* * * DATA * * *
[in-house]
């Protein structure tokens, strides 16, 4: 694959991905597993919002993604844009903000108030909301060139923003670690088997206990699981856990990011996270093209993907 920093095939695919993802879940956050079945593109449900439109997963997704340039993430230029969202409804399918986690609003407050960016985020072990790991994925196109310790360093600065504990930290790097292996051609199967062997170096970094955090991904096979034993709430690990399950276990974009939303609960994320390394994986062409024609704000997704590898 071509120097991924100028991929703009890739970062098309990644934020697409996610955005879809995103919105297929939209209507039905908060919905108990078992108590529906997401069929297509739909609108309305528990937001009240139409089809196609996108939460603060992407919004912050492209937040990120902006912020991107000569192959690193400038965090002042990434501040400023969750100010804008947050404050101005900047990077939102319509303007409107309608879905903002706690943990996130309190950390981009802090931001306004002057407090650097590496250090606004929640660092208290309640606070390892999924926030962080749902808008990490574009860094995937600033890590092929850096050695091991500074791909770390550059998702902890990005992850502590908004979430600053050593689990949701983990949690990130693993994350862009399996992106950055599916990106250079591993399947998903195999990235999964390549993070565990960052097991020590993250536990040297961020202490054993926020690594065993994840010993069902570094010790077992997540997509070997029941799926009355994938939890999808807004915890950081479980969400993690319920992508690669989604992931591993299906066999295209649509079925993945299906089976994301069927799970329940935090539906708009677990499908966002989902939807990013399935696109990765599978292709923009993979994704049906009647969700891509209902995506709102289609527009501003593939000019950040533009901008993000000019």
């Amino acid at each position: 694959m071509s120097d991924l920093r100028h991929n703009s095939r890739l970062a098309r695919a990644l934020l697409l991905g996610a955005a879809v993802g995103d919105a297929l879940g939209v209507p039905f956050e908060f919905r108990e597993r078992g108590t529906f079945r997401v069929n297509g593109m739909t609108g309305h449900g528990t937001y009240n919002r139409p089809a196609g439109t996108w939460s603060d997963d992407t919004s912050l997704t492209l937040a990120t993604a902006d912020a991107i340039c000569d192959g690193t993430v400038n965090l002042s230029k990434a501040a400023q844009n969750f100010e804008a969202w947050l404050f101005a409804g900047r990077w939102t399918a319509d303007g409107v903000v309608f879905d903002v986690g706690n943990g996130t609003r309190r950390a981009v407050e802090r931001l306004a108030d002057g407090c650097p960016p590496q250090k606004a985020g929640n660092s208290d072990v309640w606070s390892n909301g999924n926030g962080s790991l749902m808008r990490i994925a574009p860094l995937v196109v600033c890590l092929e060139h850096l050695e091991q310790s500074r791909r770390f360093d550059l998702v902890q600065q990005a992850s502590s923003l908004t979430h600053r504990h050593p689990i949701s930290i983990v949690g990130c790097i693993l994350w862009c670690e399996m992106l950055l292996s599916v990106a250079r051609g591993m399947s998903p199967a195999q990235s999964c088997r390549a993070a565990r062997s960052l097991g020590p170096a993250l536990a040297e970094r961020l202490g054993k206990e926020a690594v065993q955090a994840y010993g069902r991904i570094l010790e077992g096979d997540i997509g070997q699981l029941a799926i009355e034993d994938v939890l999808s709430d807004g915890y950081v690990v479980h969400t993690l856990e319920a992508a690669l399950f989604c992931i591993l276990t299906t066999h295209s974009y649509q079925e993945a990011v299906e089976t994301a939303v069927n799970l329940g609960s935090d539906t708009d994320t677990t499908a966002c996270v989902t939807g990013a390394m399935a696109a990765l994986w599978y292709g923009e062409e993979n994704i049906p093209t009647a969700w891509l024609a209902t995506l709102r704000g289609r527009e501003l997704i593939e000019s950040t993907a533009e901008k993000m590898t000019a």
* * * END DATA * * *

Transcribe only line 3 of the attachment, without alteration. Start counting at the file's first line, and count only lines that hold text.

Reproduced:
């Amino acid at each position: 694959m071509s120097d991924l920093r100028h991929n703009s095939r890739l970062a098309r695919a990644l934020l697409l991905g996610a955005a879809v993802g995103d919105a297929l879940g939209v209507p039905f956050e908060f919905r108990e597993r078992g108590t529906f079945r997401v069929n297509g593109m739909t609108g309305h449900g528990t937001y009240n919002r139409p089809a196609g439109t996108w939460s603060d997963d992407t919004s912050l997704t492209l937040a990120t993604a902006d912020a991107i340039c000569d192959g690193t993430v400038n965090l002042s230029k990434a501040a400023q844009n969750f100010e804008a969202w947050l404050f101005a409804g900047r990077w939102t399918a319509d303007g409107v903000v309608f879905d903002v986690g706690n943990g996130t609003r309190r950390a981009v407050e802090r931001l306004a108030d002057g407090c650097p960016p590496q250090k606004a985020g929640n660092s208290d072990v309640w606070s390892n909301g999924n926030g962080s790991l749902m808008r990490i994925a574009p860094l995937v196109v600033c890590l092929e060139h850096l050695e091991q310790s500074r791909r770390f360093d550059l998702v902890q600065q990005a992850s502590s923003l908004t979430h600053r504990h050593p689990i949701s930290i983990v949690g990130c790097i693993l994350w862009c670690e399996m992106l950055l292996s599916v990106a250079r051609g591993m399947s998903p199967a195999q990235s999964c088997r390549a993070a565990r062997s960052l097991g020590p170096a993250l536990a040297e970094r961020l202490g054993k206990e926020a690594v065993q955090a994840y010993g069902r991904i570094l010790e077992g096979d997540i997509g070997q699981l029941a799926i009355e034993d994938v939890l999808s709430d807004g915890y950081v690990v479980h969400t993690l856990e319920a992508a690669l399950f989604c992931i591993l276990t299906t066999h295209s974009y649509q079925e993945a990011v299906e089976t994301a939303v069927n799970l329940g609960s935090d539906t708009d994320t677990t499908a966002c996270v989902t939807g990013a390394m399935a696109a990765l994986w599978y292709g923009e062409e993979n994704i049906p093209t009647a969700w891509l024609a209902t995506l709102r704000g289609r527009e501003l997704i593939e000019s950040t993907a533009e901008k993000m590898t000019a």